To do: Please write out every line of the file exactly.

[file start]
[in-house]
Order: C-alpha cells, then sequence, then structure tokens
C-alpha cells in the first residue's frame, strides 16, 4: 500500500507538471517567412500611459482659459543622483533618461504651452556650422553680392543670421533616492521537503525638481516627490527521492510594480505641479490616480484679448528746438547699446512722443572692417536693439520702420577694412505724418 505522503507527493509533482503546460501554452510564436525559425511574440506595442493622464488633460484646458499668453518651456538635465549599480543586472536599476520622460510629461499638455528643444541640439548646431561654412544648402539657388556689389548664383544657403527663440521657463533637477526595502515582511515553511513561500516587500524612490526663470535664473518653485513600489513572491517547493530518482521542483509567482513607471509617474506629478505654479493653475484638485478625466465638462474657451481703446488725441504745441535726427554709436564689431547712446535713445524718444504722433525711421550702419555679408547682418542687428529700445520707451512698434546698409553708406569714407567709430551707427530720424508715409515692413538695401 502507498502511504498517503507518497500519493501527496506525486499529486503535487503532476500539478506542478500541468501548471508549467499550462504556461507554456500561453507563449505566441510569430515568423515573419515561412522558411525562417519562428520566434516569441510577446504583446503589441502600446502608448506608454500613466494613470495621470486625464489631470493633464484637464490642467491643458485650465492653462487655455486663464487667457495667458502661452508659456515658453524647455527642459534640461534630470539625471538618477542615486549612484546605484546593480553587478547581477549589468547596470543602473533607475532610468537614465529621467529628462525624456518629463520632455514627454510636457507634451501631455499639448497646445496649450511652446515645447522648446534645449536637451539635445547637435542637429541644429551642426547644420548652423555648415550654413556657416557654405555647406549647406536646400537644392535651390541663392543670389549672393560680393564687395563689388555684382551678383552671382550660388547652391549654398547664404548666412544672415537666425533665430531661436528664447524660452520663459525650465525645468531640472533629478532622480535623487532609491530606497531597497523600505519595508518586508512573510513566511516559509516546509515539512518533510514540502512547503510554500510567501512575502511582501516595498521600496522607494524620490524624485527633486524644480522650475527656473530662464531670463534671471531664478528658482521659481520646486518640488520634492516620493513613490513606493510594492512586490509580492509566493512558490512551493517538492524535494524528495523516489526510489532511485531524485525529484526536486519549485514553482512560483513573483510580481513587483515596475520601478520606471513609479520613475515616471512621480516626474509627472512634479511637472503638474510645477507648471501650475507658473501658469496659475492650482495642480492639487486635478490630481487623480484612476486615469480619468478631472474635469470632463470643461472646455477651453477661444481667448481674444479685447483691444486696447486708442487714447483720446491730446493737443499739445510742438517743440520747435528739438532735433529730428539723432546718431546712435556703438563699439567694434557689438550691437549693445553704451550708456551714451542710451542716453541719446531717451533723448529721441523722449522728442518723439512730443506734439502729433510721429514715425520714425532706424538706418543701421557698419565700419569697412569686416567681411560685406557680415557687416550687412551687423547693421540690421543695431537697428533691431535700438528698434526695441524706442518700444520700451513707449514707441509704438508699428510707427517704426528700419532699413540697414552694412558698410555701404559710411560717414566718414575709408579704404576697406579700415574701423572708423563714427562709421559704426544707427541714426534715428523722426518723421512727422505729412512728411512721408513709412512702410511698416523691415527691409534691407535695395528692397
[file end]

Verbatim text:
[in-house]
Order: C-alpha cells, then sequence, then structure tokens
C-alpha cells in the first residue's frame, strides 16, 4: 500500500507538471517567412500611459482659459543622483533618461504651452556650422553680392543670421533616492521537503525638481516627490527521492510594480505641479490616480484679448528746438547699446512722443572692417536693439520702420577694412505724418 505522503507527493509533482503546460501554452510564436525559425511574440506595442493622464488633460484646458499668453518651456538635465549599480543586472536599476520622460510629461499638455528643444541640439548646431561654412544648402539657388556689389548664383544657403527663440521657463533637477526595502515582511515553511513561500516587500524612490526663470535664473518653485513600489513572491517547493530518482521542483509567482513607471509617474506629478505654479493653475484638485478625466465638462474657451481703446488725441504745441535726427554709436564689431547712446535713445524718444504722433525711421550702419555679408547682418542687428529700445520707451512698434546698409553708406569714407567709430551707427530720424508715409515692413538695401 502507498502511504498517503507518497500519493501527496506525486499529486503535487503532476500539478506542478500541468501548471508549467499550462504556461507554456500561453507563449505566441510569430515568423515573419515561412522558411525562417519562428520566434516569441510577446504583446503589441502600446502608448506608454500613466494613470495621470486625464489631470493633464484637464490642467491643458485650465492653462487655455486663464487667457495667458502661452508659456515658453524647455527642459534640461534630470539625471538618477542615486549612484546605484546593480553587478547581477549589468547596470543602473533607475532610468537614465529621467529628462525624456518629463520632455514627454510636457507634451501631455499639448497646445496649450511652446515645447522648446534645449536637451539635445547637435542637429541644429551642426547644420548652423555648415550654413556657416557654405555647406549647406536646400537644392535651390541663392543670389549672393560680393564687395563689388555684382551678383552671382550660388547652391549654398547664404548666412544672415537666425533665430531661436528664447524660452520663459525650465525645468531640472533629478532622480535623487532609491530606497531597497523600505519595508518586508512573510513566511516559509516546509515539512518533510514540502512547503510554500510567501512575502511582501516595498521600496522607494524620490524624485527633486524644480522650475527656473530662464531670463534671471531664478528658482521659481520646486518640488520634492516620493513613490513606493510594492512586490509580492509566493512558490512551493517538492524535494524528495523516489526510489532511485531524485525529484526536486519549485514553482512560483513573483510580481513587483515596475520601478520606471513609479520613475515616471512621480516626474509627472512634479511637472503638474510645477507648471501650475507658473501658469496659475492650482495642480492639487486635478490630481487623480484612476486615469480619468478631472474635469470632463470643461472646455477651453477661444481667448481674444479685447483691444486696447486708442487714447483720446491730446493737443499739445510742438517743440520747435528739438532735433529730428539723432546718431546712435556703438563699439567694434557689438550691437549693445553704451550708456551714451542710451542716453541719446531717451533723448529721441523722449522728442518723439512730443506734439502729433510721429514715425520714425532706424538706418543701421557698419565700419569697412569686416567681411560685406557680415557687416550687412551687423547693421540690421543695431537697428533691431535700438528698434526695441524706442518700444520700451513707449514707441509704438508699428510707427517704426528700419532699413540697414552694412558698410555701404559710411560717414566718414575709408579704404576697406579700415574701423572708423563714427562709421559704426544707427541714426534715428523722426518723421512727422505729412512728411512721408513709412512702410511698416523691415527691409534691407535695395528692397